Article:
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In a conversation with Milbank Memorial Fund president Christopher Koller, Fatmata Williams, director of medical administration at the Connecticut Department of Social Services Division of Health Services, reflects on how her background influenced and inspired her public service. A 2021–2022 participant in Milbank’s Emerging Leader Program, Williams discusses her shock at the racism she experienced upon moving to the United States — and how she works with people with different perspectives to improve health equity. This Q&A is part of in a series on policymaker “origin stories.” Please see a companion interview with Utah State Senator Fred Baldwin.
I was born and grew up in Sierra Leone, a small country in West Africa. I grew up very privileged because my dad was the third in command in the Sierra Leone armed forces. However, even as a child, I gravitated toward people who needed help. And even then, I questioned our system in Sierra Leone as favoring some people over others.
Things changed for me in 1991 because we had a civil war in the country, and my dad was framed because of his high position in the Sierra Leone armed forces. We had to flee for the United States. When I arrived in the United States after completing a year-and-a-half at the University of Sierra Leone, I had two profound realizations that showed me that I needed to get all the tools and skills necessary to advocate and help people but also to help myself. Number one, coming in as a political asylum seeker, I realized I was nobody. And then the second thing I realized was that I was a Black person in America. I was no longer the Madingo girl from Sierra Leone. I had been part of a homogenous group, because most times in Sierra Leone, you are identified by your ethnic origin, and I am a Madingo.
It was very evident to me that every single outcome I would achieve in America would be predicated on this thing called race. It pushed me to learn the system, attend nursing school, and start working as a registered nurse with underserved people in the United States. And that’s how I moved to where I am today, working for Medicaid.
Never. In Connecticut, you’re working as a home health nurse, you go to collect your paycheck, and they look through the nursing assistant pile and cannot find your paycheck until you cue them that it may be in the registered nurses’ pile. It was 1999 — you couldn’t have been a nurse, you are Black. You’re pregnant, and no one is listening to you, and you almost lose your baby and your life in a hospital. Even in nursing school, you see how differently you are treated, and don’t have access to opportunities because a patient doesn’t want you; after all you are Black.
Because I wasn’t born into this, it shocked my system. And then it put me into “fight or flight.” And all I have done since that time is fight, which is why I am a passionate and ardent advocate for underserved people. I know how challenging it is to navigate the systems. When you add race on top of it, the outcomes are even worse. So that’s why I always say there’s no health equity without race equity.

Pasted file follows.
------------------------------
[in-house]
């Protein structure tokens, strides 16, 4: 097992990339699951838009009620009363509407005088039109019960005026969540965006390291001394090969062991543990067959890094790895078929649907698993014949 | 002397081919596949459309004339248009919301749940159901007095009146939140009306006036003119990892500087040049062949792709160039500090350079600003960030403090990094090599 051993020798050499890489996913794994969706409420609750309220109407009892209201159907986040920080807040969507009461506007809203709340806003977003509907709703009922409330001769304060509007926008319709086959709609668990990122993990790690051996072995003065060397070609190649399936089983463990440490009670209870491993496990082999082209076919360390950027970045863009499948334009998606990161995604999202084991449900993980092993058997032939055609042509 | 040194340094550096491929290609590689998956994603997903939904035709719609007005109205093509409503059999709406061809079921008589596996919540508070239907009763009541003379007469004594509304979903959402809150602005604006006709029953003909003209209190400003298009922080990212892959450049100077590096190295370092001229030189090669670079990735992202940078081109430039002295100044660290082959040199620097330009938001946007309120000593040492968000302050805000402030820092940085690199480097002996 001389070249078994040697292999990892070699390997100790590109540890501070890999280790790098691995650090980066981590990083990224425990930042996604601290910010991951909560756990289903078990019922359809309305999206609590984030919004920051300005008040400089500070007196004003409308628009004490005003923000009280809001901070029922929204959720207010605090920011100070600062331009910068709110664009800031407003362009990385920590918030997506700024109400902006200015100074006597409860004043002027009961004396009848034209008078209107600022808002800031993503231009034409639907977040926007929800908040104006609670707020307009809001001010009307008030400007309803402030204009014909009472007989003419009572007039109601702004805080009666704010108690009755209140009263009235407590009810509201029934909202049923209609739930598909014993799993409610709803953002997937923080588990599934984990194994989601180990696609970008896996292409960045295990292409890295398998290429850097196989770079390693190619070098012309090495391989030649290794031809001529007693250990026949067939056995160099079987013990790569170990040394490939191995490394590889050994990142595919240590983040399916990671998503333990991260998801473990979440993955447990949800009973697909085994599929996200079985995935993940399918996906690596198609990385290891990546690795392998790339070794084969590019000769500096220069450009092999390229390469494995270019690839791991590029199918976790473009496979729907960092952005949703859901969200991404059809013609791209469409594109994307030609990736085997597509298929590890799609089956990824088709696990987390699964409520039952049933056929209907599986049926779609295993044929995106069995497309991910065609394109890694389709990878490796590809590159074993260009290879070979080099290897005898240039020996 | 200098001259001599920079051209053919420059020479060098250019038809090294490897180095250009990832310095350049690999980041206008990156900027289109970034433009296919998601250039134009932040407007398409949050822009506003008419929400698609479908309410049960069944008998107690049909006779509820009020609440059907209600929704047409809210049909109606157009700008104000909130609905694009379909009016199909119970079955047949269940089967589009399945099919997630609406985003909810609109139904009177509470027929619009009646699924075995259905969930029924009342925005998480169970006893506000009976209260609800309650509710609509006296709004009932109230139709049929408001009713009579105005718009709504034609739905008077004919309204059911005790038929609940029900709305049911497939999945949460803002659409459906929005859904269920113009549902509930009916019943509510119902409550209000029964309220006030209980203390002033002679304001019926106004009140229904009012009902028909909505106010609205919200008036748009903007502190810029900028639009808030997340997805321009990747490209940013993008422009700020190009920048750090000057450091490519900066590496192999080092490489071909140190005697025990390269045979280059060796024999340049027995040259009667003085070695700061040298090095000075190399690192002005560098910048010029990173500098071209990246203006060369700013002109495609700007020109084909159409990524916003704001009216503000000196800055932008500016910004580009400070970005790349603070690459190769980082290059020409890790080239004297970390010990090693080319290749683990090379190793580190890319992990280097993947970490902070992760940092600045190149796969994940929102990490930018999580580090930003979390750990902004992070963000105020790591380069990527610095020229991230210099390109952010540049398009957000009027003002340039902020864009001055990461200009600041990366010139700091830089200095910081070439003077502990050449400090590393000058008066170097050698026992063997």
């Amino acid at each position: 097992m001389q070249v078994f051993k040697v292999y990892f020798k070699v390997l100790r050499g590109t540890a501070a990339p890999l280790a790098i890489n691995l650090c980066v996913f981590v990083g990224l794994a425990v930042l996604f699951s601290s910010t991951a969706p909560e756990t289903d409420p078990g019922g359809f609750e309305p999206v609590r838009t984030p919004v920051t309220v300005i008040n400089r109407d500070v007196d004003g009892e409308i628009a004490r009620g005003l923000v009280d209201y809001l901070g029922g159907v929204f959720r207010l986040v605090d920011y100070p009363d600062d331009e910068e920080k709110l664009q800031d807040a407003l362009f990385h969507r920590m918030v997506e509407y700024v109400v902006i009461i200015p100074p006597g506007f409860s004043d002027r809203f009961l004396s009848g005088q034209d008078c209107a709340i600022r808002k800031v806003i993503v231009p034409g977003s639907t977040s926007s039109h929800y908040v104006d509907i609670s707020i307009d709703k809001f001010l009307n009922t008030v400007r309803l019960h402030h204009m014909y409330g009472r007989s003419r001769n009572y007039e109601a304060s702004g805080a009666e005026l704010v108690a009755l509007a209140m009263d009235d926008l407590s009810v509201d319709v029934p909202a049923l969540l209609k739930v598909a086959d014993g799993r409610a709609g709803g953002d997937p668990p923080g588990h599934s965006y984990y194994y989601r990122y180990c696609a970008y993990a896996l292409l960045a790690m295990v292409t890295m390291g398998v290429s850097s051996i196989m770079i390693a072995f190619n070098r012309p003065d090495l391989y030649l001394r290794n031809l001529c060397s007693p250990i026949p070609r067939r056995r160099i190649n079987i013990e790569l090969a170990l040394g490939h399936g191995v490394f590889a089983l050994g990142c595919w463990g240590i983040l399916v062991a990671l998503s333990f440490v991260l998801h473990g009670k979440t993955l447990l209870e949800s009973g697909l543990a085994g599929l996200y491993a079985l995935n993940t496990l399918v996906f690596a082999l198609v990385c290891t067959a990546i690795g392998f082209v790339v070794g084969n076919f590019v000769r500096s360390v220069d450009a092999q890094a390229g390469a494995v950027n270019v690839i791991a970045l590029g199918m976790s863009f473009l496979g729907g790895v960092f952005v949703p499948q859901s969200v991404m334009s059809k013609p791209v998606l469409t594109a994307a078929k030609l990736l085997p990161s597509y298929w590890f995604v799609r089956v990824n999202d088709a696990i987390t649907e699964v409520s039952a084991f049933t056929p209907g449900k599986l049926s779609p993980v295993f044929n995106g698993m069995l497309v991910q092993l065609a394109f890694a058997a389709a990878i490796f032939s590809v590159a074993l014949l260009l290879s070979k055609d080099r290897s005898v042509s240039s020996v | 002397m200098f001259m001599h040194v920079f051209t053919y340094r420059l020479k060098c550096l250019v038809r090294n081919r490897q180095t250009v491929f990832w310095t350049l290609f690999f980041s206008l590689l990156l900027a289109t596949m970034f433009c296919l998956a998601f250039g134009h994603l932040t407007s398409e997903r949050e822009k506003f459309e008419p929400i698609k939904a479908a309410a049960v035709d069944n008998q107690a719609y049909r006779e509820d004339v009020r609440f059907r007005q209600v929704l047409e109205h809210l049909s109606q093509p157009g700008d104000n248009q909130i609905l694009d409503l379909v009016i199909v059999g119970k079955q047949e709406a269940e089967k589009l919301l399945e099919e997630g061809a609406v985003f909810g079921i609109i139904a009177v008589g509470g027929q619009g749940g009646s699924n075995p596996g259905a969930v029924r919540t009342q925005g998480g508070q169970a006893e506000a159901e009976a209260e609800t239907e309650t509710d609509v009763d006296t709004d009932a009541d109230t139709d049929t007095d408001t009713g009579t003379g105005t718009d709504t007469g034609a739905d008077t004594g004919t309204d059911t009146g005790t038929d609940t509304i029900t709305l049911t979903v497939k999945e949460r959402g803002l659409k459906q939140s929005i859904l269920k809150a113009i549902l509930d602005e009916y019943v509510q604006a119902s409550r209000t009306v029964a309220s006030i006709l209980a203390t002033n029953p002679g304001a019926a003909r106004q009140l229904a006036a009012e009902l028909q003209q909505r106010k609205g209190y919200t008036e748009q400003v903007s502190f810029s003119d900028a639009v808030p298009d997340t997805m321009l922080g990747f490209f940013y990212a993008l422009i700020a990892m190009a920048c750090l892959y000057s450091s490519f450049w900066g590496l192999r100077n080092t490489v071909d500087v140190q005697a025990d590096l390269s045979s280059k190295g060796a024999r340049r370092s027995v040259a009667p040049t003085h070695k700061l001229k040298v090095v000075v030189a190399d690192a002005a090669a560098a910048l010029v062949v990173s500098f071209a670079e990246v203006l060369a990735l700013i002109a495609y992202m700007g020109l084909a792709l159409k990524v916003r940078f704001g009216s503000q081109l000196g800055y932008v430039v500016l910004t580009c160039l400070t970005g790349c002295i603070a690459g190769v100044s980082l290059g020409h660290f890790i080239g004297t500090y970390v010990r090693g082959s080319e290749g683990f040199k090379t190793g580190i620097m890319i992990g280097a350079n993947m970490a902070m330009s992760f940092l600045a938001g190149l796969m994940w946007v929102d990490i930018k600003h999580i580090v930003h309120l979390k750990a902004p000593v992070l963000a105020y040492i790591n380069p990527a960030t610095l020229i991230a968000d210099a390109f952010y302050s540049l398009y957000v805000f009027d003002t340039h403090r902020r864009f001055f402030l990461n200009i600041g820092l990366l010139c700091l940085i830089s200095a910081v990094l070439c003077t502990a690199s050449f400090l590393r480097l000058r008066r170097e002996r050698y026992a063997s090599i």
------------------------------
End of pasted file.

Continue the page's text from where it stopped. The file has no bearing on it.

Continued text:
I don’t come from a place of judgment. I come from a place of understanding. I try to help you understand that you may not be aware, people are still experiencing racism, including me. So how can you help? I know we all have the same goal: to improve people’s lives, not just those of one group. We are serving people in Connecticut of different races, ethnicities, sexual orientations, gender identities, physical, and mental abilities. It is essential to have these conversations.
Prior to 2015, we had barriers to specific treatments for people who are transgender. For instance, because of our hormone treatment coverage policy, the claims processing system would only pay claims for certain hormones based on the beneficiary’s gender. Several colleagues were uncomfortable with conversations [about transgender people]. It took a lot of discussion and education to convince these colleagues to eliminate treatment barriers for individuals who are transgender. In 2015, we had the buy-in to ensure that people could access all covered health services regardless of gender.
It has gotten better over time. I will not underestimate the impact of Covid and the killing of George Floyd on race relations. I still believe that where you are situated is where you are situated, but we can have conversations about health disparities more easily, and I can bring the data forward if there is pushback. A while back I would hesitate before pointing something out. I would think: Is this the right thing to say? Is this the right forum to say it? But I don’t believe that I have the luxury of time. I feel the urgency to address the disparities in health outcomes, especially for historically marginalized people.
When I did clinical practice, I saw many things in the community that triggered me. I did clinical work in hospital settings, and then moved into home care. Home care was the area where I saw the most disparities. I worked in affluent and poor parts of Connecticut. Sometimes I knew that all I was doing with a particular patient was purely Band-Aid, which put me in a state of moral distress. Lifting that person out of that environment is what would have been needed to improve their health outcomes. I realized that I wanted to make large scale policy changes because that would truly impact people. This realization moved me toward working for Medicaid. And I do not regret it because I have been involved in developing equitable health policies that are impacting populations, not just one individual at a time. I hope to continue doing this work for a long time to improve people’s lives, change the environment, improve systems, and eliminate disparities.
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